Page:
Of course, it isn’t always possible to match the diameter of the scion to the rootstock. In these circumstances we used a side graft, cut with a knife, generally to match a thinner scion to a carved thinner section on a wider rootstock.
We chose to use 3 litre deep (rose) pots filled with (unfortunately expensive) B&Q peat with each pot labelled with a coloured tag (that represented the flowering group) attached through a hole in the pot (made with a soldering iron) with a cable tie and named with the variety, the rootstock, the scions origin and a list number. We tried unsuccessfully to buy square rose pots – these would have saved space. It is worth noting that the marker pen needs to resist UV otherwise the naming will fade quite quickly. The scions were grafted, usually with three buds, taped and waxed and the rootstock dipped in Rootgrow® before being potted up. 70 grafts per day could reasonably be completed using this method.
We put the grafted rootstock outside and cracked on with the next batch. However, one morning, our lack of forethought resulted in us finding around 200 newbies, covered in snow – it was clearly too cold, and we seemed to have lost the plot. A little research revealed that there was little prospect of callus formation below 10°C (or above 30° although in Cumbria there was little chance of that). This was an important lesson and in future we know to keep all newly grafted material in a warmed area. As Spring unfolded our young grafts looked as though they were taking. However, this impression wasn’t always accurate because some leaf buds will erupt without necessarily being driven by the rootstock. Time through February and March revealed the true takes and we were still inclined to keep them inside, in relative warmth (in our utility room and in the loft space above our garage) because the constant wind was clearly a limiting factor.
We had also run out of space. So, we transferred 300 pots to my son’s house in Newcastle. His back garden had good shelter and gathered the sun when it shone. It was an interesting experiment to measure the differences although as the spring unfolded the local squirrels near his house liked to dig in the pots. At the end of April the fresh growth tips of our grafts attracted bulk greenfly and their attack did/has left its mark on about 100 plants. We wait to see if there is a recovery although it’s just another curved ball to learn from.
As the warmer weather emerged, we wanted to get the plants outside, but the wind was still a worry. We resolved to build large plastic sheet clad wooden frames with similar plastic clad lids as a form of protection. These shelters were effectively home-made polytunnels and without question saved the day. As the season has progressed and the plants have grown, we have simply added bigger legs to the shelters. Of course, we would initially build taller 100cm shelters if we used this method again.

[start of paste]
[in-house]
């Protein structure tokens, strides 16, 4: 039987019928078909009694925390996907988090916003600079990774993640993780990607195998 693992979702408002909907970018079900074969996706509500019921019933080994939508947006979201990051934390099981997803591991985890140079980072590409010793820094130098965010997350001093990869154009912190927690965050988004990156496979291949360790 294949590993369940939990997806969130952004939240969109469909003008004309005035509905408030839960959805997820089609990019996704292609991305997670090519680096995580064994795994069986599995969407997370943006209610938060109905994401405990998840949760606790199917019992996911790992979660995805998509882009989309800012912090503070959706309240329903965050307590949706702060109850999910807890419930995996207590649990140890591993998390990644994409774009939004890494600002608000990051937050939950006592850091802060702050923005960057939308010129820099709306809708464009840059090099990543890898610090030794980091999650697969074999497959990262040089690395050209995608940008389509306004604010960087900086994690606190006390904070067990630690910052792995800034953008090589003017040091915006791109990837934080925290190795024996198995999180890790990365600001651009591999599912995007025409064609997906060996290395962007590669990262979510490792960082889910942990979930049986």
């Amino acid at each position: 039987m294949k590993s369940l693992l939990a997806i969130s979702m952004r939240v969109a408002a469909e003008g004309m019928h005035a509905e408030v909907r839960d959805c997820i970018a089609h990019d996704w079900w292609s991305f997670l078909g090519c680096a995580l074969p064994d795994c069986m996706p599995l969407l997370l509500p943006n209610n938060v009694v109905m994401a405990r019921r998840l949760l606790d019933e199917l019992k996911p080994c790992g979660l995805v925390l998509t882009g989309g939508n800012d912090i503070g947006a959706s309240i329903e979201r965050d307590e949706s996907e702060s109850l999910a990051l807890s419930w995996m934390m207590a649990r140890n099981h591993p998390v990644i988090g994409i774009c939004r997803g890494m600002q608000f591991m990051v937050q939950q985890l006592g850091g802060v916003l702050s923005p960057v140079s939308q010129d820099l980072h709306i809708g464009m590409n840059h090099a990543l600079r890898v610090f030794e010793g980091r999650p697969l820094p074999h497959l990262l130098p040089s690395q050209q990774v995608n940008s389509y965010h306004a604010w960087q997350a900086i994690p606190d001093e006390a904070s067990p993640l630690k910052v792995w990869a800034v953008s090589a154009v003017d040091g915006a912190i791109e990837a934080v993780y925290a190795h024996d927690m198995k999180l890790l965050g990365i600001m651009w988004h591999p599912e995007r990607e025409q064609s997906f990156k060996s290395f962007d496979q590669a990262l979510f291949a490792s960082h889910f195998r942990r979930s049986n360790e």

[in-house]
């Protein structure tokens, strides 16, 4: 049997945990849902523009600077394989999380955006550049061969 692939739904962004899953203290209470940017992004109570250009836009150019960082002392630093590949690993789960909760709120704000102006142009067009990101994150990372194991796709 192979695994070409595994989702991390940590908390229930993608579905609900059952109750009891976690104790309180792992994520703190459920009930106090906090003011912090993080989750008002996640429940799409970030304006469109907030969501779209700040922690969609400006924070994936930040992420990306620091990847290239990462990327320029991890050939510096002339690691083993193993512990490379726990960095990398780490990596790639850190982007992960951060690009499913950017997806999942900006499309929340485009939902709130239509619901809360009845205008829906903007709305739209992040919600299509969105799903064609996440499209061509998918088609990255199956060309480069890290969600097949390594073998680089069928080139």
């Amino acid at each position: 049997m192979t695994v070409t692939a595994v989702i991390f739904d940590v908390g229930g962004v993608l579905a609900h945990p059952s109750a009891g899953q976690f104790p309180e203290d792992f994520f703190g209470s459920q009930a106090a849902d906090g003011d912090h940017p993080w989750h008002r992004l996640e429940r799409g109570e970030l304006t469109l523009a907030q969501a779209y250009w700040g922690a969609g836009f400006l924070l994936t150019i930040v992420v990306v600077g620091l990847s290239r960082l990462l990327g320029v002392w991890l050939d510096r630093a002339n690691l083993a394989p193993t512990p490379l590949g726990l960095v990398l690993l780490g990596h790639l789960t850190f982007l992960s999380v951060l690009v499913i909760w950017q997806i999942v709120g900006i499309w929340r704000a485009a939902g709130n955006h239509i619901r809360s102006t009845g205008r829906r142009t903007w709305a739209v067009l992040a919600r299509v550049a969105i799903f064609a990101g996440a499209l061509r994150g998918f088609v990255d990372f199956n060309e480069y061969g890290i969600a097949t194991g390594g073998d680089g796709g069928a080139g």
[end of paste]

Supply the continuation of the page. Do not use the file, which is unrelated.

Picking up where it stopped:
Emerging leaves were removed on every rootstock (March and April), and as things looked hopeful, we also removed subsidiary growth (2nd Week in May), leaving just one prime shoot. This action triggered a real growth spurt and with hindsight, in view of the mild spring, this might have been done earlier. At least half of our grafts are now charging upwards with canes for support.
At this point it is worth mentioning that we achieved least success with thin scions – anything under 5mm seemed problematic. Even when the junction successfully callused, activity of these new trees was generally less vigorous. We were also beset with buds that we thought were vegetative buds but later proved to be flowers. Of course, the problem with flower buds is that initially, after flowering, there is no obvious growth, resulting in wastage of the spring months, or as a worst case scenario, a wasted rootstock. Hopefully we can re-use such rootstocks at a later date.
Bill and Julie Richardson
23 May 2019
Bloomin' good blossom evening
This year the apple blossom was the earliest for at least 10 years - in full bloom on April 30th - so we celebrated in the accustomed style with tea, cake, soup, cider and apple juice.
There are few sights better than an orchard of apple trees in blossom on a beautiful spring day. To celebrate this, we held a "blossom evening" at Mosser on Tuesday April 30th. About 18 members turned up at fairly short notice. This is the earliest we have ever known the blossom! The weather was difficult to forecast, but turned out dry and calm and we kept the chill at bay by burning prunings on the brazier. The orchard has over 100 trees of over 40 varieties, so there was plenty to see and talk about.
The event was mainly a social occasion, but with some added extras:
- Discussion of orchard management - the orchard floor has been sown with yellow rattle to suppress the grass, then with a wildflower mix, and is mown with an Austrian scythe annually.
- Debate as to the merits of different varieties (40+ planted) in dealing with the Cumbrian climate. There was general agreement that russet apples are greatly under-appreciated and generally not found for sale (except for Egremont Russet). Everyone admired the blossom on the Belle de Boskoop - one of the finest flavoured multi-purpose russet apples.
- A little "competition" for the best/most interesting "apple product" that was won by some very nice apple cake.
- Tasting of the NCOG cider, which was coming along nicely.
Soup, bread, tea/coffee, cider, cakes and apple juice, good conversation and company were enjoyed by all.
Many thanks to Thalia Sparke for some of the pictures (as well as the "very nice apple cake").